Fort Longueuil National Historic Site of Canada
Fort de Longueuil
Fort de Longueuil
Links and documents
1685/01/01 to 1690/01/01
Listed on the Canadian Register:
Statement of Significance
Description of Historic Place
Fort Longueuil National Historic Site of Canada is an archaeological site located in urban Longueuil, Québec. The fort was demolished in 1810, and a church was built on its site. The site extends beneath present-day Saint-Antoine-de-Padoue Cathedral, constructed in 1887, as well as under Saint-Charles Street, Chambly Road, and adjacent buildings. Saint-Antoine-de-Padoue Cathedral contains stone building materials and elements salvaged from the original fort, and from the church that succeeded it. Official recognition refers to the fort on its footprint at the time of designation.
Fort Longueuil was designated a national historic site of Canada in 1923 because:
- it was built between 1685 and 1690 by Charles le Moyne de Longueuil II as an outpost against the Iroquois;
- it was occupied by American troops in 1775.
Fort Longueuil was constructed between 1685 and 1690 as a fortified residence for Baron Charles le Moyne II, the only Canadian-born person to be raised to the rank of Baron by a French monarch. The home featured a vast yard, which was fortified with an enceinte and corner towers, designed to protect against any attack from Iroquois, with whom the French suffered a deteriorating relationship during the late 17th century.
Fort Longueuil was one of many fortified residences, known as châteaux-forts, belonging to local seigneurs that protected the French settlements around the Montréal area in the late 17th and early 18th centuries. Though Fort Longueuil was the only stone château-fort on the mainland, it was designed to be defensible in tandem with those located on Montréal Island. Fort Longueuil was also the oldest stone château-fort on the south bank of the St. Lawrence River in the Montréal area.
It is believed that the fort was later occupied by American troops in 1775 and subsequently by the British. It was demolished in 1810 due to its poor state of repair. Its stones were re-used in a church that was built at the site between 1811 and 1814. This church was itself demolished in 1884 and, again re-using building material whenever possible, the present Saint-Antoine-de-Padoue Cathedral was completed in 1887.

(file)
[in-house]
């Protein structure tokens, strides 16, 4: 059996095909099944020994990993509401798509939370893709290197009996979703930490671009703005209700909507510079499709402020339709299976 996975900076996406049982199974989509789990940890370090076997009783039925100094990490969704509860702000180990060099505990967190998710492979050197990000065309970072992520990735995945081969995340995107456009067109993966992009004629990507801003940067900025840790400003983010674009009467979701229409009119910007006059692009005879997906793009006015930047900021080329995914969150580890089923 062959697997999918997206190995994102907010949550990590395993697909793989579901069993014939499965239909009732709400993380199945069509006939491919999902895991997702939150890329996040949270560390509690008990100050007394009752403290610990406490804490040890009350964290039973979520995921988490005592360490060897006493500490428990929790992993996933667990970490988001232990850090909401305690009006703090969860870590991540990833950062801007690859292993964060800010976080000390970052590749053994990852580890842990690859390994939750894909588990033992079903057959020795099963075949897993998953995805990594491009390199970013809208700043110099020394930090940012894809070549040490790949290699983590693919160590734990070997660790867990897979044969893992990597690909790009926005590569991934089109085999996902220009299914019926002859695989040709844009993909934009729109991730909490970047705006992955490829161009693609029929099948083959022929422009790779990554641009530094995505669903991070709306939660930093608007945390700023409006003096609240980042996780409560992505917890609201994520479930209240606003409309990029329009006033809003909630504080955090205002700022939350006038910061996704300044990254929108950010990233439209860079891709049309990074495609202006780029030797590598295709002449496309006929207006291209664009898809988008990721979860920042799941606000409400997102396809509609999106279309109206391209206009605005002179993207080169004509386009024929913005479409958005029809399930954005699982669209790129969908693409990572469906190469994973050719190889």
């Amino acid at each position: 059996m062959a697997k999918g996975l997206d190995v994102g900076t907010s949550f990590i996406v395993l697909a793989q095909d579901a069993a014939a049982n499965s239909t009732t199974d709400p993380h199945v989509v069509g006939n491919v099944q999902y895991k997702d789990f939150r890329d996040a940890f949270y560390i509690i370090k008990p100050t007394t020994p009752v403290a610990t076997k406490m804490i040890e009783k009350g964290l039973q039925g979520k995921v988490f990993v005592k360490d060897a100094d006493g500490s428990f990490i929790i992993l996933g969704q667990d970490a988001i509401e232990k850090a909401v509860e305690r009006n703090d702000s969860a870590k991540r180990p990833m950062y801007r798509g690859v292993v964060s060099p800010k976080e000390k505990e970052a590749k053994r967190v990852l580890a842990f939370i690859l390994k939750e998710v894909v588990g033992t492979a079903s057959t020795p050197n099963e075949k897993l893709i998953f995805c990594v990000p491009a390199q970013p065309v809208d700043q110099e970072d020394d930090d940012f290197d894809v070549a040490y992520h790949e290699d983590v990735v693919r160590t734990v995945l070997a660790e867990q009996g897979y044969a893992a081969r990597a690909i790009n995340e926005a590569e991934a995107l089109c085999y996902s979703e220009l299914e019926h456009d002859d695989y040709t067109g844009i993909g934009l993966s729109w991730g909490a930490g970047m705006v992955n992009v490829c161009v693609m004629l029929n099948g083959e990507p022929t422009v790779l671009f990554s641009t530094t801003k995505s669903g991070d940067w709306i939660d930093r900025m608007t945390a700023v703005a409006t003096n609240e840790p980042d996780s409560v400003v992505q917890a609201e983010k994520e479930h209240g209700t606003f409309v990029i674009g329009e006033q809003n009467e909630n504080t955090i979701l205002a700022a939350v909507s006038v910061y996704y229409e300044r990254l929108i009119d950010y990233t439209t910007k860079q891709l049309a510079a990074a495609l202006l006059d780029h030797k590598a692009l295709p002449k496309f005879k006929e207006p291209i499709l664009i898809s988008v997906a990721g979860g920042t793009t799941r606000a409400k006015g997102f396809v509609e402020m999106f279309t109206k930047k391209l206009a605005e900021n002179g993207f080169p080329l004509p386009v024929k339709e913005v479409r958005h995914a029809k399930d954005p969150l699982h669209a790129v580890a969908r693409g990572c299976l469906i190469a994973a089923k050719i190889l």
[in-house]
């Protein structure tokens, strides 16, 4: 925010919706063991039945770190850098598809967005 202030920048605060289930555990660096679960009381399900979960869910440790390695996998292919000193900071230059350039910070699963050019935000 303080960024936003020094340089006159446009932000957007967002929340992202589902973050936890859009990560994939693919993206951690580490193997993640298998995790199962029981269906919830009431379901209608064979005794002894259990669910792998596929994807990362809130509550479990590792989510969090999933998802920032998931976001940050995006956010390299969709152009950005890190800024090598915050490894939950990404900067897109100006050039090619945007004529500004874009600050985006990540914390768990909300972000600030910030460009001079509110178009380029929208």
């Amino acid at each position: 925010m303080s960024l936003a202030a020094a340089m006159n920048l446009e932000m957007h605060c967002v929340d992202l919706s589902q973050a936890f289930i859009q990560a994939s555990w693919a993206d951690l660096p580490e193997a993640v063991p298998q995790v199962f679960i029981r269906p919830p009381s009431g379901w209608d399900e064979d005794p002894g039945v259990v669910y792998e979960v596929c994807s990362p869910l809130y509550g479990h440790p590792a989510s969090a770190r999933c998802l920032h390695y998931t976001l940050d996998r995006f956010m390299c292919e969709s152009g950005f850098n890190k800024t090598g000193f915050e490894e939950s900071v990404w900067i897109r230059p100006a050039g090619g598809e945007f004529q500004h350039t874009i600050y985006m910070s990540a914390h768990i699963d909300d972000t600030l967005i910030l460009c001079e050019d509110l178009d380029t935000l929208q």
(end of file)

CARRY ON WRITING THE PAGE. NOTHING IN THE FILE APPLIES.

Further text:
Source: Historic Sites and Monuments Board of Canada, Minutes, June 1924.
Key elements contributing to the heritage value of this site include:
- its location in Longueuil, Québec;
- its siting on the south bank of the St. Lawrence River, on the mainland opposite the city of Montréal;
- its setting, beneath present-day Saint-Antoine-de-Padoue Cathedral, which contains some of the original re-used building materials;
- the stone elements and building materials used in the construction of Saint-Antoine-de-Padoue Cathedral associated with, and salvaged from, the original fort structure;
- the integrity of any surviving or as yet unidentified archaeological remains relating to the original eighteenth-century châteaux-fort which may be found within the site in their original placement and extent, especially stones and other building materials used in the construction of the Saint-Antoine-de-Padoue Cathedral;
- viewscapes of Longueuil, the St. Lawrence River, and the city of Montréal.
Government of Canada
Historic Sites and Monuments Act
National Historic Site of Canada
1775/01/01 to 1775/01/01
1810/01/01 to 1810/01/01
Theme - Category and Type
- Governing Canada
- Military and Defence
Function - Category and Type
- Historic or Interpretive Site
- Military Defence Installation
Architect / Designer
Location of Supporting Documentation
National Historic Sites Directorate, Documentation Centre, 5th Floor, Room 89, 25 Eddy Street, Gatineau, Quebec.
Cross-Reference to Collection